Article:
Erich Maria R
Erich Maria Remarque--(22 June 1898 – 25 September 1970), born Erich Paul Remark, was a German author, best known for his novel All Quiet on the Western Front
. The novel, published in 1929, described the experiences of German soldiers during World War I.
On 10 May 1933, the German government, on the initiative of the Nazi propaganda minister, Joseph Goebbels, banned and publicly burned Remarque's works. Remarque finally left Germany to live at his villa in Switzerland. The Nazis continued to decry his writings and claimed that he was a descendant of French Jews and that his real surname name was Kramer, a Jewish-sounding name, and his original name spelled backwards. This is still cited in some biographies despite the complete lack of evidence. The Nazis also claimed, falsely, that Remarque had not seen active service during World War I. In 1938, Remarque's German citizenship was revoked and then in 1939 after he and his ex-wife were remarried to prevent her repatriation to Germany, they left Porto Ronco, Switzerland for the United States of America.They became naturalized citizens of the United States in 1947.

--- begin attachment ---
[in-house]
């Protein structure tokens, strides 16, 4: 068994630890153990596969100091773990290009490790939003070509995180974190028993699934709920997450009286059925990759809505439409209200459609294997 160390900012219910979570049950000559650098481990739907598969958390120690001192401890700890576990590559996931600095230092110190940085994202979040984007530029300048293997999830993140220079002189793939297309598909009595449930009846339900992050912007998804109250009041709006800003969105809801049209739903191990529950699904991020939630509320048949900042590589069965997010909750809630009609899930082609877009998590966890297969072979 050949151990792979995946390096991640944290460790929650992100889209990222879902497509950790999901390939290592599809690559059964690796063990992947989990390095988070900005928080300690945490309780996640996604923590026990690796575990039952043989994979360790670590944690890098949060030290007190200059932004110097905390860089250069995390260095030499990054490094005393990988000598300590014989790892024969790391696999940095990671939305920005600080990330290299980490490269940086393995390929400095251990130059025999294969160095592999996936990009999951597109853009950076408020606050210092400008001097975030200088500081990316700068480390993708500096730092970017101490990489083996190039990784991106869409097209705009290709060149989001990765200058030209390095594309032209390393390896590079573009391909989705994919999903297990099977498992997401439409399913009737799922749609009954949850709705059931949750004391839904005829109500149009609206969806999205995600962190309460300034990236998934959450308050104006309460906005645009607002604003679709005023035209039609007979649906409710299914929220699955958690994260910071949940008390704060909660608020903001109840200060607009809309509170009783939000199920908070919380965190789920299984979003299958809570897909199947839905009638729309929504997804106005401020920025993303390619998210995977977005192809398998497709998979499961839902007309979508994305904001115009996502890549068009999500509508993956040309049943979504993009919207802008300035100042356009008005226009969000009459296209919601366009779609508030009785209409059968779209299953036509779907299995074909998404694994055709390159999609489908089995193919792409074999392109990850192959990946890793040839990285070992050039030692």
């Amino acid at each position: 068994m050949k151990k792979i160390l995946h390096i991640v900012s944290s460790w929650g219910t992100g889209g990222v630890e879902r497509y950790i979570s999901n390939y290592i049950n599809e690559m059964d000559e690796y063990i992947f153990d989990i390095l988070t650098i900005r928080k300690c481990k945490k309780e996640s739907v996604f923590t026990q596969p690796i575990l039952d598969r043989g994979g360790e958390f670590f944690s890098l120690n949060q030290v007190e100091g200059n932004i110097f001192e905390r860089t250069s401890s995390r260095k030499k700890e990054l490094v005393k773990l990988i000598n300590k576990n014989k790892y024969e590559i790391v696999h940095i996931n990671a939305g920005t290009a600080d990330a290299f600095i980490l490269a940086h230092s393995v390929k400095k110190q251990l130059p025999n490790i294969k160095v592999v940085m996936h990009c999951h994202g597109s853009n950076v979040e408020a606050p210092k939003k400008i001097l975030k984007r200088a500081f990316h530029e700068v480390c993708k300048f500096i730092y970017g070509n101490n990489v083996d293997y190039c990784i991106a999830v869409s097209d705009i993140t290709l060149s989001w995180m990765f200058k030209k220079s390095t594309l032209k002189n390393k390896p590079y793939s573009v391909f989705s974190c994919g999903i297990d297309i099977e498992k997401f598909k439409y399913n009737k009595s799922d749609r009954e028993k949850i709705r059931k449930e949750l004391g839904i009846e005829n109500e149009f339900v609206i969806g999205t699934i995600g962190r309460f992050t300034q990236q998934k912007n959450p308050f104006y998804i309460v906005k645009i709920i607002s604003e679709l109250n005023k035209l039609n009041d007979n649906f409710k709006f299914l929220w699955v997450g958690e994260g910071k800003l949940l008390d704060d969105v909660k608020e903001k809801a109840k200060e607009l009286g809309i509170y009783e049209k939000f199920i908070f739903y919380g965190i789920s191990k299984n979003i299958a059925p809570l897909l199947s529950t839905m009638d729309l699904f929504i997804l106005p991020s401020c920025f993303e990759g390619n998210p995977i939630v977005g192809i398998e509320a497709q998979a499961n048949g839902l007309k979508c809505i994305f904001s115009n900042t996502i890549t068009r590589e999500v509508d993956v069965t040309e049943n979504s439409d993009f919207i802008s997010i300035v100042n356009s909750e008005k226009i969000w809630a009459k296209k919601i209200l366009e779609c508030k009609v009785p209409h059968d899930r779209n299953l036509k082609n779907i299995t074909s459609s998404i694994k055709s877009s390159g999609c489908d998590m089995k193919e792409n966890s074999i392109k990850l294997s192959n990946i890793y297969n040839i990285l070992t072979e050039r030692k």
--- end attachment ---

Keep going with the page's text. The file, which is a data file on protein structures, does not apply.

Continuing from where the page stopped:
In 1943, the government arrested his sister, Elfriede Scholz, who had stayed behind in Germany with her husband and two children. After a short trial in the "Volksgerichtshof" (Hitler's extra-constitutional "People's Court"), she was found guilty of "undermining morale" for stating that she considered the war lost. Court President Roland Freisler declared, "Ihr Bruder ist uns leider entwischt—Sie aber werden uns nicht entwischen" ("Your brother is unfortunately beyond our reach—you, however, will not escape us"). Scholz was beheaded on 16 December 1943, and the cost of her prosecution, imprisonment and execution—495.80 Reichsmark—was billed to her sister Erna.
(All Quiet on the Western Front was made into a great movie with Lew Ayres who said he became a conscientious objector to World War II because of that film.)